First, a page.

In part II of Creating Massive Change, I introduced the idea of the importance of learning how to coach yourself.
I’m going to get into the detail a bit here, describing how to communicate with yourself. It’s the fundamental skill of coaching yourself, and it’s a skill you can learn.
You can’t change your genes.
You’re as tall as you are.
You have a disposition towards speed or endurance.
However, you can change your skills.
You can change your habits.
And most importantly, you can change the way you communicate with yourself, and how you communicate with yourself has as much impact on your progress and your performance as any other factor on a day to day basis.
More so than writing great workouts and training plans or providing technical information, a great coach is able to help you focus on the right aspects of your swimming, and help you direct your attention towards what matters and away from what doesn’t.
More than anything, they can help you manage your thoughts by pointing you in the right direction.
Unfortunately, coaching isn’t for everyone and you might not have a coach with you on a day to day basis.
Even if you do have a coach, you’re going to be your own best coach as you’re going to spend most of your time in your head anyway.
If that’s the case, you’ll need to fulfill this coaching role by communicating with yourself in a manner that facilitates your athletic goals.
There is a notion that people will say things to themselves that they would NEVER say to anyone else.
When communicating with other people, most of us are able to be polite and refrain from making statements that are blatantly offensive or insulting.
Yet whenever we make a mistake or fall short of our goals, athletes will eviscerate themselves in a manner a good coach would never do.
This isn’t conducive to accomplishing your goals.
I'm going to help you take all of the communication strategies that good coaches use and show you how to apply them to your own training.
While you might not have access to world-class coaching, and even if you do, the more you can use their strategies when communicating with yourself, the more likely you’ll place your focus and attention where it will be most productive towards accomplishing your goals, building your confidence, and maintaining your motivation.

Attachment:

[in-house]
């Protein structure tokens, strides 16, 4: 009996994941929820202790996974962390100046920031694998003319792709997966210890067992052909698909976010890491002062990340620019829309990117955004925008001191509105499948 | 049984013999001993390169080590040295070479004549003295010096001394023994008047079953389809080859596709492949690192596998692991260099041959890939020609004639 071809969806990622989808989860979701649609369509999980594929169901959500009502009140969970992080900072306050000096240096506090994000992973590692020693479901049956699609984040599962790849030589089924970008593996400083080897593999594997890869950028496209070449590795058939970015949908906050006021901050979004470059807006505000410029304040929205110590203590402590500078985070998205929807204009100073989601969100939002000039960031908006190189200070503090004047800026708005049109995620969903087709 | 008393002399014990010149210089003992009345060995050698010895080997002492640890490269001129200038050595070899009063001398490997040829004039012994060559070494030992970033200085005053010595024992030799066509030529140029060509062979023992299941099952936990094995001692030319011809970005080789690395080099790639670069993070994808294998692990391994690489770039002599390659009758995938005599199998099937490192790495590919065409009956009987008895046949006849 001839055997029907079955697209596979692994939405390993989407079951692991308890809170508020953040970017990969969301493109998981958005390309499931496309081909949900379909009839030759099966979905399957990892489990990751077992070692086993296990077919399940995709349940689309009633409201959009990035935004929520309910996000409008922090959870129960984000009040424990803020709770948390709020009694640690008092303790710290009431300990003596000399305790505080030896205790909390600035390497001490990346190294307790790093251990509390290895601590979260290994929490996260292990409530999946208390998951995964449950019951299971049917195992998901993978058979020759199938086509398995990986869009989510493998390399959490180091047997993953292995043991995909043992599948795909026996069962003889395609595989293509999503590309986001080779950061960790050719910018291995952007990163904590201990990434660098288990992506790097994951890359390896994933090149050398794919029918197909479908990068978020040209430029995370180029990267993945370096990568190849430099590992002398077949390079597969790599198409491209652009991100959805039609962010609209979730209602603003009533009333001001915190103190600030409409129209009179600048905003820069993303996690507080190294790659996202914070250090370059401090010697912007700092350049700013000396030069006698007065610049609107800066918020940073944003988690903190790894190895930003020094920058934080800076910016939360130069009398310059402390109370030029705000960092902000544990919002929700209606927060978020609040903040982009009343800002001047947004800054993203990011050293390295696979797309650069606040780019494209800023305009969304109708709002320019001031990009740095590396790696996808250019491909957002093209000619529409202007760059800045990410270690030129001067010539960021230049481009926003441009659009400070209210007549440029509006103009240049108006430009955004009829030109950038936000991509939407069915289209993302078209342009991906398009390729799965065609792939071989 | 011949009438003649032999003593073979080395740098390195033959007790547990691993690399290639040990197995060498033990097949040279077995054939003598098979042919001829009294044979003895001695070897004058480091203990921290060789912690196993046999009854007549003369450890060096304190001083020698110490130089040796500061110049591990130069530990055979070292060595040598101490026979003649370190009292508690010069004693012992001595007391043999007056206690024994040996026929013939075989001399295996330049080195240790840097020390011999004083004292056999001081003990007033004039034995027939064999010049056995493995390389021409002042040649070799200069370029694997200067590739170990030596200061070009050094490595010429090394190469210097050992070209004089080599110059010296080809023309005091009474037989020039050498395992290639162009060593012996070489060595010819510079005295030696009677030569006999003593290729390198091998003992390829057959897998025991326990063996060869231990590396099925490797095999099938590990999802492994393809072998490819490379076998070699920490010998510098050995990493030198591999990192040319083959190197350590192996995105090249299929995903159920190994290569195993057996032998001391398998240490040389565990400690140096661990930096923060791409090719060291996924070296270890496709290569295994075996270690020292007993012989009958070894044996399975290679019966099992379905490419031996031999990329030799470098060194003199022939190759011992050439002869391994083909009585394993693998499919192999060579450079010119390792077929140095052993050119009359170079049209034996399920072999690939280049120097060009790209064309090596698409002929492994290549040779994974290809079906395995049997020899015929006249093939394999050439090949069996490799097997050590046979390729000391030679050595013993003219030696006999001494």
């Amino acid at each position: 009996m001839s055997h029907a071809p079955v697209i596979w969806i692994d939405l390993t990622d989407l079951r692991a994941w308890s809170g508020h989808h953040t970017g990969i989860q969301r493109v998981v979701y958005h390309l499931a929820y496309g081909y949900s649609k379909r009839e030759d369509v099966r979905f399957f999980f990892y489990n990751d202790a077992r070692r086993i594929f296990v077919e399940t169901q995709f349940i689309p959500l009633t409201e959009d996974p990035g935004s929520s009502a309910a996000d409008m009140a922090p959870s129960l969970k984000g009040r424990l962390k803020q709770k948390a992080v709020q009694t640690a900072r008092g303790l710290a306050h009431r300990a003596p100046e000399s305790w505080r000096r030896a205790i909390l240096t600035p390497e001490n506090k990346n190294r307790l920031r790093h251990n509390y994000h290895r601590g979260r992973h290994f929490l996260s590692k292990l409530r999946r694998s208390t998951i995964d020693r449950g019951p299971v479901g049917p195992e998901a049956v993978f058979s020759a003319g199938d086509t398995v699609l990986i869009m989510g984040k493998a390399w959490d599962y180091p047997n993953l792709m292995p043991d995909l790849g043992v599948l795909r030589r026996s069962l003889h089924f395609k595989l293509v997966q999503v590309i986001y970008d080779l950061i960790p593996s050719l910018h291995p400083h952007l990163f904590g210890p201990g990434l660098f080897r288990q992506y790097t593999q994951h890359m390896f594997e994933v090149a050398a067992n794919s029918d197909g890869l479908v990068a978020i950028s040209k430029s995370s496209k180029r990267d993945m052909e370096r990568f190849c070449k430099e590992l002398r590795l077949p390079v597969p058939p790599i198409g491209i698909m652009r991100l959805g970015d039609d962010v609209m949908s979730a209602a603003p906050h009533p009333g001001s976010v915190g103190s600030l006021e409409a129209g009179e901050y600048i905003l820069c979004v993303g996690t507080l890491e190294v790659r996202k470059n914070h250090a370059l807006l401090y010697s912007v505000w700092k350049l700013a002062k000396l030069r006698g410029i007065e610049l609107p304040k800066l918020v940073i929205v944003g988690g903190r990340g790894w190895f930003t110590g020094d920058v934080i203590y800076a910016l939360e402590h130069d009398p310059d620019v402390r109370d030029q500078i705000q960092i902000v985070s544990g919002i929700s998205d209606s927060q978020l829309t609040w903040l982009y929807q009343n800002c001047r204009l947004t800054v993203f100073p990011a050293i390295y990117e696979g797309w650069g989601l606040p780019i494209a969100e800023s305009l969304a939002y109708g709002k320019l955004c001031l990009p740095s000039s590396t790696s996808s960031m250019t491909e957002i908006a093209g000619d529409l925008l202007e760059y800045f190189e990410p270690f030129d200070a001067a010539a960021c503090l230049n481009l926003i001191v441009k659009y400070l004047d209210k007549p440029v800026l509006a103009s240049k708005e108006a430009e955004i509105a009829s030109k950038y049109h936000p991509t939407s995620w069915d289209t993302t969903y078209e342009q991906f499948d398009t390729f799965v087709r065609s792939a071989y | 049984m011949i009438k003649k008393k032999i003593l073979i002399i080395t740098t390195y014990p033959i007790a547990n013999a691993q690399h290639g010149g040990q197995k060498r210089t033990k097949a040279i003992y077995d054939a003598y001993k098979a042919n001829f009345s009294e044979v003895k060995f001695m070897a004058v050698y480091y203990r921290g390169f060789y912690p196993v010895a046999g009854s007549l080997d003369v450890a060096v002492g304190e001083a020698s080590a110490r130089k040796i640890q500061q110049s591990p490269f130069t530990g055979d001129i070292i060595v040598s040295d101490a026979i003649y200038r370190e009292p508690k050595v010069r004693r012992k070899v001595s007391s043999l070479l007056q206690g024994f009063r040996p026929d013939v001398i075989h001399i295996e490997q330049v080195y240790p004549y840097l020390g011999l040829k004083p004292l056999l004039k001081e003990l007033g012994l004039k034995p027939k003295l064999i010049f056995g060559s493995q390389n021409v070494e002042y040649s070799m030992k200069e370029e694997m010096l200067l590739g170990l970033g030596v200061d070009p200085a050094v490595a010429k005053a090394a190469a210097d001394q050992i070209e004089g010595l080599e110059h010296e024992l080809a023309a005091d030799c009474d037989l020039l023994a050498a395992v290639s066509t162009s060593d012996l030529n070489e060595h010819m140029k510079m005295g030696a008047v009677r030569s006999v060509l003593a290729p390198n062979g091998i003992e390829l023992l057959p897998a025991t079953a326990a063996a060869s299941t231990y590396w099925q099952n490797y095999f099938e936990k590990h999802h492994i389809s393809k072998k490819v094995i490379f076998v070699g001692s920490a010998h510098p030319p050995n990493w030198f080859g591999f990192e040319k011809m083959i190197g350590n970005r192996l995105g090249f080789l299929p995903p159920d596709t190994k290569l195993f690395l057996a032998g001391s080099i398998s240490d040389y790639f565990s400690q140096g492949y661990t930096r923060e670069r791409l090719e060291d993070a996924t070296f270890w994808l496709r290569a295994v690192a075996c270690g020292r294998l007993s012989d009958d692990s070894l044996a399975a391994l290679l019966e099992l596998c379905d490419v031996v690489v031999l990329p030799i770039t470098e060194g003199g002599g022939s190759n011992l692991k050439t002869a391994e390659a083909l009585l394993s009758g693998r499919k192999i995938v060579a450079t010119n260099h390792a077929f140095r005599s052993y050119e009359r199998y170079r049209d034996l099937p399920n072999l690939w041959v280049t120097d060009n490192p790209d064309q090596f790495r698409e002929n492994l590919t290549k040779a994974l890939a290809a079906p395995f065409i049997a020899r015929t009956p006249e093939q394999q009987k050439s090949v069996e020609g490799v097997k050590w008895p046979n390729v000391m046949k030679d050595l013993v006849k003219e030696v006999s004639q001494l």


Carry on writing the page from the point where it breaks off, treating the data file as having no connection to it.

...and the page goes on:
Below are the strategies use great coaches use to effectively communicate with their athletes.
Keep it positive. Good coaches don’t dwell on the negative, they dwell on the positive.
They focus on positive feedback and on framing errors as opportunity.
They look for ways to help you get better, and then present that information as an opportunity rather than a shortcoming.
They’re your biggest fan and their belief in your abilities is tangible.
You wouldn’t working with to coach who constantly belittled your effort and your performance, and why would you?
It’s not fun and it’s not effective.
Why would you coach yourself the same way?
When communicating with yourself during training, keep it positive.
Focus on what you’re doing well, and pay attention to what you can do better.
Be positive in your approach and continue to reinforce your successes and your belief in your ability to accomplish your goals.
While meaningless positivity isn’t particularly helpful, negativity is almost universally unproductive. It accomplishes nothing beyond preventing action and attempts to rectify the situation.
Instead of communicating with yourself from a negative perspective, be positive.
When faced with challenges or disappointment deal with reality while remaining optimistic towards the future.
You’ll reap the rewards and enjoy the experience along the way.
The better you communicate with yourself in training and competition, the faster you improve.
The faster you improve, the sooner you accomplish your goals, whateer they may be.
It is THAT important.
Staying positive is the underlying theme.
In parts II and III, I’ll take you through the remaining skills of effective self-communication.
Faster. Easier. Better.